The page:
When the bombs fell on Mutum I no longer lived there and Clemente and Marcília were engaged, planning the wedding of which I would be best man. They were still doing the footing in the square.
It was there one night that Marcília, who was awaiting the arrival of Clemente, realized that she was being watched by someone when she was walking with her friends. Curious, she tried in a discreet and disguised way to identify who was watching her. His eyes met that of a Navy soldier, who gave him a smile. From there, for a long time the two were looking for each other with their eyes, flirting in a very bold way. He, the soldier, standing on the sidewalk with other soldiers, and she, Marcília, walking with her friends around the square. From looking at each other, Marcília’s friends decided to give her a cover, since Clemente was slow to arrive. At a certain moment, they stopped by the small group of soldiers in which what flirted with Marcília was part of. Nobody knows what they talked about. What is certain is that shortly after Clemente’s arrival, Marcília told her that she was not feeling well and he took her home. Shortly afterwards, Clemente met me and others of his friends in the pool hall.

As we had not seen each other for a long time, we took the opportunity to update our conversation. The main point, of course, was the episode of the lost bombs, as they became known. We were talking and it was already very late when Clemente said goodbye saying he was going home because he would need to wake up early the next day.
Nobody cared when Dino Maluco entered Bar do Paulo, leaned against the counter and started laughing alone, as was his custom when he wanted to give some news about something he had seen in his wanderings around the city. He was laughing to himself until someone asked him what had happened. There, he would unravel his story. And so it was. When asked what had happened, Dino Maluco said that that night, he was passing through Marcília’s street, Clemente’s fiancee, when he saw Marcília exchanging hugs and kisses with someone other than Clemente. It was a soldier. They were in the alley of her house in the greatest naughtiness. He said that he had seen everything they did, but that they had not seen what he had seen. When someone said that what he was saying was absurd, and that he should be careful, because Clemente would not like anything he was making up, Mad Dino laughed and said that he had already told everything to Clemente, early in the morning , when he was going to work. And that Clemente hadn’t even fought with him.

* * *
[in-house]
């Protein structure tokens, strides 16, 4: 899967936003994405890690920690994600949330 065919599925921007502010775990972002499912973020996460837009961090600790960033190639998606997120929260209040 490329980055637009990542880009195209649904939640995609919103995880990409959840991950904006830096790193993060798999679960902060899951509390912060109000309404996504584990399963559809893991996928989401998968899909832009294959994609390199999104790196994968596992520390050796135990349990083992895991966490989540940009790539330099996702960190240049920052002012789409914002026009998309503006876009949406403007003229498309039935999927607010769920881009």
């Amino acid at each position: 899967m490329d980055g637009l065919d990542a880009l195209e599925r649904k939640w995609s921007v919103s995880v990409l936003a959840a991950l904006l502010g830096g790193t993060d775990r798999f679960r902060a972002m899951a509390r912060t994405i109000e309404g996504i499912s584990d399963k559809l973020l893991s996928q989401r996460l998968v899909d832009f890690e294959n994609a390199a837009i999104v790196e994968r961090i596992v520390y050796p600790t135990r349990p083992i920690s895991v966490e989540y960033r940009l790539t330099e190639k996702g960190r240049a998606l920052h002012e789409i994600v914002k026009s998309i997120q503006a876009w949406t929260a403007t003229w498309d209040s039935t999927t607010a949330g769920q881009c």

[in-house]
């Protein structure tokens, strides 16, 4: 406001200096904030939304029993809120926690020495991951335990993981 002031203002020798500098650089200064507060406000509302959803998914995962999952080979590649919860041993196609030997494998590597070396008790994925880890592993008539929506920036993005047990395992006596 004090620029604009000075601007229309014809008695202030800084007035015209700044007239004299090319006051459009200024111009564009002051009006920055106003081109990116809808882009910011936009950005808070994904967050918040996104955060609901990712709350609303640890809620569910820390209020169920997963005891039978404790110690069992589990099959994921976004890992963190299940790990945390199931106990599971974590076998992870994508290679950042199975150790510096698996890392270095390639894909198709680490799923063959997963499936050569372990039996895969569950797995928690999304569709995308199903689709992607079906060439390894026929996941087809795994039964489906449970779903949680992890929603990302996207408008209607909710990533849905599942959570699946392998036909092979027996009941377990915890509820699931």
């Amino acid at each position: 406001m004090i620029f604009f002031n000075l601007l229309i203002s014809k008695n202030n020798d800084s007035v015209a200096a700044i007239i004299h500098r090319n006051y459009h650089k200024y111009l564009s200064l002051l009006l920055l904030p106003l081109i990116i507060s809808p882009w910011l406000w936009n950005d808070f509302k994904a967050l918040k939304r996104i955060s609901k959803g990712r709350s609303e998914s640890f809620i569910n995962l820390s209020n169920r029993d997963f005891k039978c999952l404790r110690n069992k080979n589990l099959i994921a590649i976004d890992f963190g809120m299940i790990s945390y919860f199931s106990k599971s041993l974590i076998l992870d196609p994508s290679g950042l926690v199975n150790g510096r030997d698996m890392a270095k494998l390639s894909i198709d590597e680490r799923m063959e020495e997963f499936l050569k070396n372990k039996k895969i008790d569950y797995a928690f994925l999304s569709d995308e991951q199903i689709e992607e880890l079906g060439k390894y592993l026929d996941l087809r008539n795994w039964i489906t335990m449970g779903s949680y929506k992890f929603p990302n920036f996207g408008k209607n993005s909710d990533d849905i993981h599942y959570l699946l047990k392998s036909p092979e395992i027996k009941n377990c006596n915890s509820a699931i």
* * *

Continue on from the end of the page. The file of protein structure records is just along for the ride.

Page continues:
That night, in the square during the footing, without anyone noticing or being able to prevent it, Clemente fired two shots at the belly of a sailor named Charles. Clemente was arrested in the act and taken to the headquarters of the Military Command, where he would be detained until the justice determined what to do with him. Sailor Charles, attended emergency, still in the square, was removed by helicopter to Vitória, where he was admitted in serious condition and at the Naval Hospital.
When I met Dona Candinha, the other day, and hugged her, saying how much I felt for Clemente, she gave me a sad smile saying only “Didn’t I say that Marcília was not a good bisque? It doesn’t fit my Clement. I knew she was no good for him ”. As for Marcília, on the same day she traveled to Aimorés, from where, according to one of her friends, she was going to take the train to Vitória. Where was the Naval Hospital.
The sailor became the second casualty among the military in charge of searching for the lost bombs in Mutum. And none of the bombs had yet been found.

J